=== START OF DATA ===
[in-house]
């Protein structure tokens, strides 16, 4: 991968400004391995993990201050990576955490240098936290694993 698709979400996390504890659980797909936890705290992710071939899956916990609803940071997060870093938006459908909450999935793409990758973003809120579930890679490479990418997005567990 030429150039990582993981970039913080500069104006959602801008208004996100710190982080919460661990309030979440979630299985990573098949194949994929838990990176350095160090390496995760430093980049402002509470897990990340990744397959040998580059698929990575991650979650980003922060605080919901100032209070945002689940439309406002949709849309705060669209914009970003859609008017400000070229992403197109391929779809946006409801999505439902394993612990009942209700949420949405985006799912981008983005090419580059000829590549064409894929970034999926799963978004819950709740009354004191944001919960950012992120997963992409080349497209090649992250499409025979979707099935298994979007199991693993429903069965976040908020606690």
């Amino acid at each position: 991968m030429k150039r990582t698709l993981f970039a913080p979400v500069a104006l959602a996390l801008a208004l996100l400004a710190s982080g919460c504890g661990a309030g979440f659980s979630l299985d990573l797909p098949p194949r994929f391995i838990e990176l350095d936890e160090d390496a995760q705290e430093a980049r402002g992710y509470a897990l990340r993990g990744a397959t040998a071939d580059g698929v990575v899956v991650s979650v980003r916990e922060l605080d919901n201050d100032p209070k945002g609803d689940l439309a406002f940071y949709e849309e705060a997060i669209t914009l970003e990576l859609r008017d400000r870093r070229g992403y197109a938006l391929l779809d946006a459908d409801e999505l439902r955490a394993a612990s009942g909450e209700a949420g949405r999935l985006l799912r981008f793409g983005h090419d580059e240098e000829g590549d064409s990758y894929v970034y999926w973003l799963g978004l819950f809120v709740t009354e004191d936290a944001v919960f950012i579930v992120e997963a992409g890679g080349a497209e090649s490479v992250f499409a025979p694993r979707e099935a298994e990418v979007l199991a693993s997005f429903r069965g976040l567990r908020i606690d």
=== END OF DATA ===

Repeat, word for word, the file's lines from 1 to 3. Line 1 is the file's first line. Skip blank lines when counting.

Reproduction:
[in-house]
């Protein structure tokens, strides 16, 4: 991968400004391995993990201050990576955490240098936290694993 698709979400996390504890659980797909936890705290992710071939899956916990609803940071997060870093938006459908909450999935793409990758973003809120579930890679490479990418997005567990 030429150039990582993981970039913080500069104006959602801008208004996100710190982080919460661990309030979440979630299985990573098949194949994929838990990176350095160090390496995760430093980049402002509470897990990340990744397959040998580059698929990575991650979650980003922060605080919901100032209070945002689940439309406002949709849309705060669209914009970003859609008017400000070229992403197109391929779809946006409801999505439902394993612990009942209700949420949405985006799912981008983005090419580059000829590549064409894929970034999926799963978004819950709740009354004191944001919960950012992120997963992409080349497209090649992250499409025979979707099935298994979007199991693993429903069965976040908020606690």
């Amino acid at each position: 991968m030429k150039r990582t698709l993981f970039a913080p979400v500069a104006l959602a996390l801008a208004l996100l400004a710190s982080g919460c504890g661990a309030g979440f659980s979630l299985d990573l797909p098949p194949r994929f391995i838990e990176l350095d936890e160090d390496a995760q705290e430093a980049r402002g992710y509470a897990l990340r993990g990744a397959t040998a071939d580059g698929v990575v899956v991650s979650v980003r916990e922060l605080d919901n201050d100032p209070k945002g609803d689940l439309a406002f940071y949709e849309e705060a997060i669209t914009l970003e990576l859609r008017d400000r870093r070229g992403y197109a938006l391929l779809d946006a459908d409801e999505l439902r955490a394993a612990s009942g909450e209700a949420g949405r999935l985006l799912r981008f793409g983005h090419d580059e240098e000829g590549d064409s990758y894929v970034y999926w973003l799963g978004l819950f809120v709740t009354e004191d936290a944001v919960f950012i579930v992120e997963a992409g890679g080349a497209e090649s490479v992250f499409a025979p694993r979707e099935a298994e990418v979007l199991a693993s997005f429903r069965g976040l567990r908020i606690d």